Considering Immigration Legislation In 2013
This past Presidential election stressed the importance of the Latino vote in America. The Latino community comprises approximately 10 percent of the electorate, and it has been estimated that over 70 percent voted for President Obama. As the number of Latinos increases, this voting block is expected to significantly increase for the next Presidential election, and in the foreseeable future. It has been reported that President Obama won support in the Latino community with his Deferred Action for Childhood Arrivals Program where Work Permits are being issued to “DREAM Act” candidates (Illegal Children who grew up in America and went to American schools). Governor Romney’s self-deportation rhetoric was not received well by the Latino voters. As a result of shifting demographics and shrewd political maneuvering by the Democrats, the Republican Party now realizes that it must broaden its base beyond white voters and has embraced the call for immigration Reform.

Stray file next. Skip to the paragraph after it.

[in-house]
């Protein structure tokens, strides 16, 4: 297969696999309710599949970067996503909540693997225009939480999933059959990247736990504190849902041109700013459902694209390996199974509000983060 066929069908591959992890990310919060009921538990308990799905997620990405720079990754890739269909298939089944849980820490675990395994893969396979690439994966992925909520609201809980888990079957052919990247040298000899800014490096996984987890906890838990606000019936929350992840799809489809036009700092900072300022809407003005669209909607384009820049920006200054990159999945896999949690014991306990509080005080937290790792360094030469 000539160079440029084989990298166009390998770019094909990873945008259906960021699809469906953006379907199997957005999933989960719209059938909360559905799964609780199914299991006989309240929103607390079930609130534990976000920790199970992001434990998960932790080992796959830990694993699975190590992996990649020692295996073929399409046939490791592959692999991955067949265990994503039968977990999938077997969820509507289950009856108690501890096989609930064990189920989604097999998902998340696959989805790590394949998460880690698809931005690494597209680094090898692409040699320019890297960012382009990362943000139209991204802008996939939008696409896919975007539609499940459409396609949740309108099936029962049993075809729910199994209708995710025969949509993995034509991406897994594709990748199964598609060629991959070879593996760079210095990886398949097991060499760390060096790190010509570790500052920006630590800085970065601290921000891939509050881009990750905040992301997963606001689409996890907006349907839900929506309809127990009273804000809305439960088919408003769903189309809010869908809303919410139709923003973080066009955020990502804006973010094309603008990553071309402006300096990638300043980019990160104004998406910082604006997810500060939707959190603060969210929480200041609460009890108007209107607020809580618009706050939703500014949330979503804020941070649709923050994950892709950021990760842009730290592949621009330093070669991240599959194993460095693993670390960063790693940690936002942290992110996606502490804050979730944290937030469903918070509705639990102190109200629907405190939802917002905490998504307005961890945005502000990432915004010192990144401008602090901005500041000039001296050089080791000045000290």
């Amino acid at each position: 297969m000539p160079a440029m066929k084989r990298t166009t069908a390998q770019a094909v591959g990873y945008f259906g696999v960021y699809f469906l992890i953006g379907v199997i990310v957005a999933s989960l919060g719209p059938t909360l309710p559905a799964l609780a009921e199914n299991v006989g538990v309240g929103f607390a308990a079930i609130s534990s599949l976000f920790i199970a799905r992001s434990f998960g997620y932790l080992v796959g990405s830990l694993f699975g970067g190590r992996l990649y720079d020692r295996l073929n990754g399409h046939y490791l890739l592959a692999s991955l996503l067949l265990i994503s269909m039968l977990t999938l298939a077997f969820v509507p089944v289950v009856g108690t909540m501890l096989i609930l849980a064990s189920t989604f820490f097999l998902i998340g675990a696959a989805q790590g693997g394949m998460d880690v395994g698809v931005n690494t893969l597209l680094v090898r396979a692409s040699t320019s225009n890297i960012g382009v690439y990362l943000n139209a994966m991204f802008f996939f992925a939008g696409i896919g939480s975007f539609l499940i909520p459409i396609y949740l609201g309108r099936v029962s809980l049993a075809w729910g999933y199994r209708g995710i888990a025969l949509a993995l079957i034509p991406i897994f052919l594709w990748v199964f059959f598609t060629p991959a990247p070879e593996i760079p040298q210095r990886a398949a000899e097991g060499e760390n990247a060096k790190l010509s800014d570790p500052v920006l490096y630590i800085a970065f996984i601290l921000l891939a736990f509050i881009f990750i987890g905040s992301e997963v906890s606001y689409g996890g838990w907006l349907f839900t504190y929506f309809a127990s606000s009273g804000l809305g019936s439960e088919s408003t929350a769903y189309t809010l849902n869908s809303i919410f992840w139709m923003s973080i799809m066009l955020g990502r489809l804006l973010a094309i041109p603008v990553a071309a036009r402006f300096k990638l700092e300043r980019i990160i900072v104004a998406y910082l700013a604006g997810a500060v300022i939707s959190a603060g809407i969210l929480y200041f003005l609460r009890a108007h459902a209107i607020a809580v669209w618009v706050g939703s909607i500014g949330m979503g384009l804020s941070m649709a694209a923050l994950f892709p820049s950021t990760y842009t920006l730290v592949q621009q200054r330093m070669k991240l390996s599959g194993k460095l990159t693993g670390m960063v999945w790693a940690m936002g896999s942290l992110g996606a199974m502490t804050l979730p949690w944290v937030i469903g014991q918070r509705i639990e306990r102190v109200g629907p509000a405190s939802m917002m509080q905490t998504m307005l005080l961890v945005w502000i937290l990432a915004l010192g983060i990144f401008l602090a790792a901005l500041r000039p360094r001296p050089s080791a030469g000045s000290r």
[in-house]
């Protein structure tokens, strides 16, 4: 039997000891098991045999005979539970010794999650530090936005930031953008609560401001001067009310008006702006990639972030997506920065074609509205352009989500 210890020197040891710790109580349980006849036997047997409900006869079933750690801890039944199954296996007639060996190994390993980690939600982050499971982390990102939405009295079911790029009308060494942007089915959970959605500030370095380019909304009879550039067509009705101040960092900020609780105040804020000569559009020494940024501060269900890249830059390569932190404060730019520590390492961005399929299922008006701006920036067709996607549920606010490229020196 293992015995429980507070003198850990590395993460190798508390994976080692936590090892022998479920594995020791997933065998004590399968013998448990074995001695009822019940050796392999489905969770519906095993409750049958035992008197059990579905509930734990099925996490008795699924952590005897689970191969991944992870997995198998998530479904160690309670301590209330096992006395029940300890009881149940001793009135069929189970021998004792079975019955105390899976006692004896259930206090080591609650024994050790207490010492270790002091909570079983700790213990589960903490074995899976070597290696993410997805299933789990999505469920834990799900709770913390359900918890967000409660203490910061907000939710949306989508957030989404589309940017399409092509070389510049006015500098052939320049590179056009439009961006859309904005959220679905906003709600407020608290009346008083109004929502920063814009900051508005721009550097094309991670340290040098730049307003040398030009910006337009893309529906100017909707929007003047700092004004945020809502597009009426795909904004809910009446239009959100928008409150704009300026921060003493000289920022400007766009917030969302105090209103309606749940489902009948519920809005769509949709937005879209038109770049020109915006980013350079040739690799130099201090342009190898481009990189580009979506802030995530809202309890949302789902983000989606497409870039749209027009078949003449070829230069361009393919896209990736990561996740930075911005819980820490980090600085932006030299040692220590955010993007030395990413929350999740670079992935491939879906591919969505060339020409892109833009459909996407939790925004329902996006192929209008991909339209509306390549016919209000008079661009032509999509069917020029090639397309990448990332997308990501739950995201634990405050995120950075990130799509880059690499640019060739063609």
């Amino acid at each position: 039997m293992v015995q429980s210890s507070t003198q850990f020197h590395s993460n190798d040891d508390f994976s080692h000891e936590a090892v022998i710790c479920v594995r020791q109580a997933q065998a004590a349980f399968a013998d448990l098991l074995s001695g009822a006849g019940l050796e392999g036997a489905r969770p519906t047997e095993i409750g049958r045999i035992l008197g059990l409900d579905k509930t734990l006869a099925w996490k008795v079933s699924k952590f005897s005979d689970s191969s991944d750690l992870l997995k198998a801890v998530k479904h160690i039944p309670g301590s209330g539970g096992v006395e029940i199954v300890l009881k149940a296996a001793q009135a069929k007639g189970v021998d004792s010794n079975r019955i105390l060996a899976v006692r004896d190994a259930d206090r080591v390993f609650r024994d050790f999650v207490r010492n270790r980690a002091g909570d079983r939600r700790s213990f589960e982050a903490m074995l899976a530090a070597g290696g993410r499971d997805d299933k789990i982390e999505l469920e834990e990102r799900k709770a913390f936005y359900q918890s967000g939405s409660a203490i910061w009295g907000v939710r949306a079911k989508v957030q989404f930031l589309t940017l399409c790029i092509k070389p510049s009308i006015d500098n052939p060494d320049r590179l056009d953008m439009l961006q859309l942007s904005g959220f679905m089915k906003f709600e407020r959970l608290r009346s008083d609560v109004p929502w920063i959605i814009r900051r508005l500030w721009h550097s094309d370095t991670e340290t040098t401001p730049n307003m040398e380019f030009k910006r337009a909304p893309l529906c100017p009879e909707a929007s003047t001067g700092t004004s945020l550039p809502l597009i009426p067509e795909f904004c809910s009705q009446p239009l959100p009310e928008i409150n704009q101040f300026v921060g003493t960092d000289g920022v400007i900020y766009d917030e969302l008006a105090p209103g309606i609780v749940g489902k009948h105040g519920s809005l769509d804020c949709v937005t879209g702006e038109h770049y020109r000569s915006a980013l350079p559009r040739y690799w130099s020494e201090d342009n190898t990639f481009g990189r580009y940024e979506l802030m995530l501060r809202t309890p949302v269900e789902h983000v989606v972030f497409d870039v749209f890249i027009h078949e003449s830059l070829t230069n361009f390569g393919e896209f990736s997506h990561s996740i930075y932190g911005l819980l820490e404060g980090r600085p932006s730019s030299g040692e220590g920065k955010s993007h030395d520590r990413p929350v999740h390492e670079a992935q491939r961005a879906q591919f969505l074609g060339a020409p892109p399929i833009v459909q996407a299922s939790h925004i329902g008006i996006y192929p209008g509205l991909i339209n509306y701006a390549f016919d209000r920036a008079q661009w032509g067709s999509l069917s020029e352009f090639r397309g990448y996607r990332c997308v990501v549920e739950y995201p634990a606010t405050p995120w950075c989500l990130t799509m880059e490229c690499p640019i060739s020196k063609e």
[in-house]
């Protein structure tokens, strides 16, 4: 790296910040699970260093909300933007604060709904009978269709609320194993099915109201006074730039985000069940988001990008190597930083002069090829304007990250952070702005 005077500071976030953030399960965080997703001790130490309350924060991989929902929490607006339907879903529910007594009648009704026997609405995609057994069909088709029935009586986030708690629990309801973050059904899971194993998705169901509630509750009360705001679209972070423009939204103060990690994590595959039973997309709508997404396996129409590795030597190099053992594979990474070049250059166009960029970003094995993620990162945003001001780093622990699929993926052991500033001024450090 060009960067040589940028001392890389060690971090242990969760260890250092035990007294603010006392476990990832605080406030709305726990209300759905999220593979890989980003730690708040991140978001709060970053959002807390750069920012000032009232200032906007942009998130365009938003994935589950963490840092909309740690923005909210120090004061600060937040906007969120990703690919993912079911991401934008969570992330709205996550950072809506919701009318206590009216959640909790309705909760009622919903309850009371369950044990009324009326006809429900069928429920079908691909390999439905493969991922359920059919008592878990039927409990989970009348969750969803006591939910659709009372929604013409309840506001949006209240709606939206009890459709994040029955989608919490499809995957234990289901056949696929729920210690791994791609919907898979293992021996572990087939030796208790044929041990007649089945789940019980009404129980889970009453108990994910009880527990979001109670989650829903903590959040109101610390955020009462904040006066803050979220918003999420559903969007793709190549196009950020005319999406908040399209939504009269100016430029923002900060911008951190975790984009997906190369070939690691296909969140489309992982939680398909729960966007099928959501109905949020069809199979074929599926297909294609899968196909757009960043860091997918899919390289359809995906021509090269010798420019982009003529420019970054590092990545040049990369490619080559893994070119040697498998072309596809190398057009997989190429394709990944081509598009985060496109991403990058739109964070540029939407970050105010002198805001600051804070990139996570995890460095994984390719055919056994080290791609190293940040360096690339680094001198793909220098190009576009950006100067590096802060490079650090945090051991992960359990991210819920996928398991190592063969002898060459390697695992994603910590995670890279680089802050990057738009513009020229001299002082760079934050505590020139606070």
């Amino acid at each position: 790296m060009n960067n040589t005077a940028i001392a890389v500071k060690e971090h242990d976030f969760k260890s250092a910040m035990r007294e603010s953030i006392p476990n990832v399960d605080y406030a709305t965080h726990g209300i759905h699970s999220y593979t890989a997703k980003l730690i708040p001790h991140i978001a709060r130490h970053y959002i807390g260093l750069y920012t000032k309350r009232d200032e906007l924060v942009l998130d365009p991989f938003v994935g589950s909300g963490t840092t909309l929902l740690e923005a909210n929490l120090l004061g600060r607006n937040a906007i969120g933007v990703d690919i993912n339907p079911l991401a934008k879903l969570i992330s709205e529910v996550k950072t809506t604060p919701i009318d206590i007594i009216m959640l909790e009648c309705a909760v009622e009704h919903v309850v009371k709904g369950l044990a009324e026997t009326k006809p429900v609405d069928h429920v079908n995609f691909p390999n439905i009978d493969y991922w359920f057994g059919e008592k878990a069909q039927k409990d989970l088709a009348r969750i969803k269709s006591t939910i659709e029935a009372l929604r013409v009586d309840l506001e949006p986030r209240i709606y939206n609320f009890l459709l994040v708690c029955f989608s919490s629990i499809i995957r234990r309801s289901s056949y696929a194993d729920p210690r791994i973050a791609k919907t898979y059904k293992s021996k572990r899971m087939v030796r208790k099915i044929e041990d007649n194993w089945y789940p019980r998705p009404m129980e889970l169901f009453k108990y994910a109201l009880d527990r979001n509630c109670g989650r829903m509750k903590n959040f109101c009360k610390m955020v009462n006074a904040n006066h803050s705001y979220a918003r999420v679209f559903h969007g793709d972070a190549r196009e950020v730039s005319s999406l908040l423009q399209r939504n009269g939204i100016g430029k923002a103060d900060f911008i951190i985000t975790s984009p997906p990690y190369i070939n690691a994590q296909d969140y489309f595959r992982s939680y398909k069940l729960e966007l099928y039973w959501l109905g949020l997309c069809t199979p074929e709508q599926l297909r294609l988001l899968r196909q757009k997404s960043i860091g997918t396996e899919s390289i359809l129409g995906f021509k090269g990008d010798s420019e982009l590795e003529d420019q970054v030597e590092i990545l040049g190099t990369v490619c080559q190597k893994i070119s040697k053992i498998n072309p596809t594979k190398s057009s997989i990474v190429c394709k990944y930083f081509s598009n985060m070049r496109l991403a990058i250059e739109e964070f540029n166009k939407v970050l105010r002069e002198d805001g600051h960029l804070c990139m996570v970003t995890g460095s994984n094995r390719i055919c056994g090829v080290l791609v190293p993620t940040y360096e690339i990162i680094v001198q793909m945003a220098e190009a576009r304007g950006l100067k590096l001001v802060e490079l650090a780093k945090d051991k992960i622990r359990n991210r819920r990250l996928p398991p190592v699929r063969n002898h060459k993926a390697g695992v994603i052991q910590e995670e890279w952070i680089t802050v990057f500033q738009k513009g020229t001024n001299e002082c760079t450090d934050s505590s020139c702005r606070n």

Immigration Reform in 2012 could encompass many different current proposals. The DREAM Act is foremost among these many proposals. The DREAM Act (acronym for Development, Relief, and Education for Alien Minors) is an American legislative proposal first introduced in the Senate on August 1, 2001. There have been several versions, but basically the DREAM Act would provide conditional permanent residency to certain undocumented residents of good moral character who graduate from U.S. high schools, arrived in the United States as minors, and lived in the country continuously for at least five years prior to the bill’s enactment. If they were to complete two years in the military or two years at a four-year institution of higher learning, they would obtain temporary residency for a six-year period. Within the six-year period, they may qualify for permanent residency if they have “acquired a degree from an institution of higher education in the United States or have completed at least 2 years, in good standing, in a program for a bachelor’s degree or higher degree in the United States” or have “served in the armed services for at least 2 years and, if discharged, have received an honorable discharge.”